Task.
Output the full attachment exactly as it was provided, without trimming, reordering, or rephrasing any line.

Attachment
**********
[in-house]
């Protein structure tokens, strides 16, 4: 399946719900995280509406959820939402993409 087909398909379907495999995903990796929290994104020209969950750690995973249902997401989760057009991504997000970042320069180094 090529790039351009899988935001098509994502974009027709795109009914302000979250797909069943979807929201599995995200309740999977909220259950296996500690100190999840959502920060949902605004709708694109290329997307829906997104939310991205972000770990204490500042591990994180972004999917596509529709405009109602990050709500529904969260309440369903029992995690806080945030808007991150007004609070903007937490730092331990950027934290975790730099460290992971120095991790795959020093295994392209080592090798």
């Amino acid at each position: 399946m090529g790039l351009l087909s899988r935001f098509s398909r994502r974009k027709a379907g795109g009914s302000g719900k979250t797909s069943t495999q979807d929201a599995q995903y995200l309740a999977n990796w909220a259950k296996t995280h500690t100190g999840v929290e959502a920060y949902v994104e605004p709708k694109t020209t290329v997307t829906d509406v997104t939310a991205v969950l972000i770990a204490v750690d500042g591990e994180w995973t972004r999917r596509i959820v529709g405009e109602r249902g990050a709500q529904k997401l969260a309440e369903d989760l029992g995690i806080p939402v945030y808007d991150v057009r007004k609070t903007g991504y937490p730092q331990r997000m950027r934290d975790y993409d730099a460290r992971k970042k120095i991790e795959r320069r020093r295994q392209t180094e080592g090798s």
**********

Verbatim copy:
[in-house]
């Protein structure tokens, strides 16, 4: 399946719900995280509406959820939402993409 087909398909379907495999995903990796929290994104020209969950750690995973249902997401989760057009991504997000970042320069180094 090529790039351009899988935001098509994502974009027709795109009914302000979250797909069943979807929201599995995200309740999977909220259950296996500690100190999840959502920060949902605004709708694109290329997307829906997104939310991205972000770990204490500042591990994180972004999917596509529709405009109602990050709500529904969260309440369903029992995690806080945030808007991150007004609070903007937490730092331990950027934290975790730099460290992971120095991790795959020093295994392209080592090798």
């Amino acid at each position: 399946m090529g790039l351009l087909s899988r935001f098509s398909r994502r974009k027709a379907g795109g009914s302000g719900k979250t797909s069943t495999q979807d929201a599995q995903y995200l309740a999977n990796w909220a259950k296996t995280h500690t100190g999840v929290e959502a920060y949902v994104e605004p709708k694109t020209t290329v997307t829906d509406v997104t939310a991205v969950l972000i770990a204490v750690d500042g591990e994180w995973t972004r999917r596509i959820v529709g405009e109602r249902g990050a709500q529904k997401l969260a309440e369903d989760l029992g995690i806080p939402v945030y808007d991150v057009r007004k609070t903007g991504y937490p730092q331990r997000m950027r934290d975790y993409d730099a460290r992971k970042k120095i991790e795959r320069r020093r295994q392209t180094e080592g090798s």